Calvino, Italo. (1956/1980) Italian folk tales. New York: Harcourt, Brace, Jovanovich. (First published in Italian, 1956. Translator: George Martin.)

Chapman, Charlotte. Milocca-A Sicilian Village. Cambridge: Schenkman, 1971.

Cooley, Charles H.  On self and social organization. (Edited and with an introduction by Hans-Joachim Schubert. Chicago : University of Chicago Press, 1998.

Lentricchia, Frank. (1999). The music of The Inferno. Albany, New York: State University of New York Press.

Lentricchia, Frank. (1996). Johnny Critelli and The knife men. New York: Scribner.

Lentricchia, Frank. (1994). Edge of night. New York: Random House.

Mancuso, James (1997). Review of Frank Lentricchia's Edge of Night. URL Address:
/lentrvfr.html

Mancuso, James. (1996a). Italy's Art in The United States: Tracing the Immigrants' Influence in the Upstate New York Region. URL Address:
/itamarts.html

Mancuso, James (1996b). The Concept of Reality and its Control. URL Address:
http://www.capital.net/~mancusoj/realfram.html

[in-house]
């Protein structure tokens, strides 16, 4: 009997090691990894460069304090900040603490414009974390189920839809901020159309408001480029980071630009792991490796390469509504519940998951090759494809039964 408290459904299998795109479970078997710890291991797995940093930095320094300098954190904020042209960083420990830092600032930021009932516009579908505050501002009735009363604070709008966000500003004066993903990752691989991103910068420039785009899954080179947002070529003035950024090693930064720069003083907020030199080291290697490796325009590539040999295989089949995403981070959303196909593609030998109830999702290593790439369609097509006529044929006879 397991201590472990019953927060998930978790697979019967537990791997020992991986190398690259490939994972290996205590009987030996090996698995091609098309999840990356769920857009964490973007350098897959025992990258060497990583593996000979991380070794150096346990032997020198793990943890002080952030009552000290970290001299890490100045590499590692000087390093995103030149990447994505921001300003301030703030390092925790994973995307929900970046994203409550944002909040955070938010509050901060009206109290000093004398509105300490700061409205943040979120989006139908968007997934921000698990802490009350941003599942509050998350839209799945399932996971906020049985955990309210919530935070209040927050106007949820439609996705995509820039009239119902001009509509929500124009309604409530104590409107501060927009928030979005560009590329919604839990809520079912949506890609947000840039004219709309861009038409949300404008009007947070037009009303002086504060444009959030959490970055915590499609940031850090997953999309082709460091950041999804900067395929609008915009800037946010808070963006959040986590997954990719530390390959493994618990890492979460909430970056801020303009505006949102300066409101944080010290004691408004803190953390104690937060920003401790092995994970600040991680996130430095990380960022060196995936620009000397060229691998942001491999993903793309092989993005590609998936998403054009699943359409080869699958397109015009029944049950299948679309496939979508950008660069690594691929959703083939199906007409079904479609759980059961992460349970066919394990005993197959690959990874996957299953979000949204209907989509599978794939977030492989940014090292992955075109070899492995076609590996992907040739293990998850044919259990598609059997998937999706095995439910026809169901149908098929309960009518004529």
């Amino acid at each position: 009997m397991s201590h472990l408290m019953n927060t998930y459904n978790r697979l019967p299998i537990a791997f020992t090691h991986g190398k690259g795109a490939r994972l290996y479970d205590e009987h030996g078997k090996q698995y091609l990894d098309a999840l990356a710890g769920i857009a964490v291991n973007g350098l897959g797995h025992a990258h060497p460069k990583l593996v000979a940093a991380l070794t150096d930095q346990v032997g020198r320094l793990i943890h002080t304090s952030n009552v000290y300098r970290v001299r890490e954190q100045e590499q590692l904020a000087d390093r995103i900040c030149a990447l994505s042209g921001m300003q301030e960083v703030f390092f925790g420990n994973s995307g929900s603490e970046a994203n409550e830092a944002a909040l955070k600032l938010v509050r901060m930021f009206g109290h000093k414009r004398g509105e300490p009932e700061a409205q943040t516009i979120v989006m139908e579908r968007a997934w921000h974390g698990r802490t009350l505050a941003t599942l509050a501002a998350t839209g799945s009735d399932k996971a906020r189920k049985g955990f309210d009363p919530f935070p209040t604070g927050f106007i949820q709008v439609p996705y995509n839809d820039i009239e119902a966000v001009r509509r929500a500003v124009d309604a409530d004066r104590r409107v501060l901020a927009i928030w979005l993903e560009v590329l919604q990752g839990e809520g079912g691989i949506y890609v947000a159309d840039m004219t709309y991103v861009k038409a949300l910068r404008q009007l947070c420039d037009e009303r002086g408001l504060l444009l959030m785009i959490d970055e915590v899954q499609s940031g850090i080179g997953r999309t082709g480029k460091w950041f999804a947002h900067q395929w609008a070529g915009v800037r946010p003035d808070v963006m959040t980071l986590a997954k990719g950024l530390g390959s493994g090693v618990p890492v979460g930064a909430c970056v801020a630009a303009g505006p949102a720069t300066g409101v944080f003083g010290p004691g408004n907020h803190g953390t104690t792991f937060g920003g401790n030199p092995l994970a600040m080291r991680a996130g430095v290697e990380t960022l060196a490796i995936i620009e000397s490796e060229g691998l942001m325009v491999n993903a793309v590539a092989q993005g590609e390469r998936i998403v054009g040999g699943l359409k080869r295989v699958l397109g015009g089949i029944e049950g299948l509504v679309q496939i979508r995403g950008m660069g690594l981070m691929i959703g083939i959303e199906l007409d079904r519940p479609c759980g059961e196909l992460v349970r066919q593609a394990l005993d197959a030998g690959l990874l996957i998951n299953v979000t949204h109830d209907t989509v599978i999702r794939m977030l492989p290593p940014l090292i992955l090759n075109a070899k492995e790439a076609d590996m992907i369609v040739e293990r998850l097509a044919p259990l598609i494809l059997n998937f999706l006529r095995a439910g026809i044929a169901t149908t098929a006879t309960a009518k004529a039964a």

Nassar, Eugene. A Walk around the Block. Syracuse, NY: Syracuse University Press, 1999.

Novak, Michael (1978). The guns of Lattimer. New York: Basic Books.
Orsi, Robert. (1988) The madonna of 115th street: Faith and Community in Italian Harlem, 1880-1950. New Haven, Conn.: Yale University Press.

Vico, Giambattista (1984/1744). Principles of New Science of Giambattista Vico Concerning the Common Nature of Nations. In T. G. Bergin and M. H. Fisch (eds) The new science of Giambattista Vico. Ithaca, New York: Cornell University press. (First pulished in Italian, 1744. Translators and editors, T. B. Bergin and M. H. Fisch.)

Verga, Giovanni. (1880/2000). Cavalleria Rusticana, in Cavalleria Rusticana and other stories. G. H. McWilliam (Ed. and Translator). New York: Penguin Classics.
 


This essay was developed as a part of the effort of The Albany (NY) Area Lodge of The Sons of Italy to make available material that will develop an appreciation and understanding of The Italy-to-USA Avventura. The writers of this essay and other text found on this world wide web site claim sole responsibility for the content of their productions.

       


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. The author, Jim Mancuso died on June 10th, 2005. We maintain this site in memory of all the things that he did for us.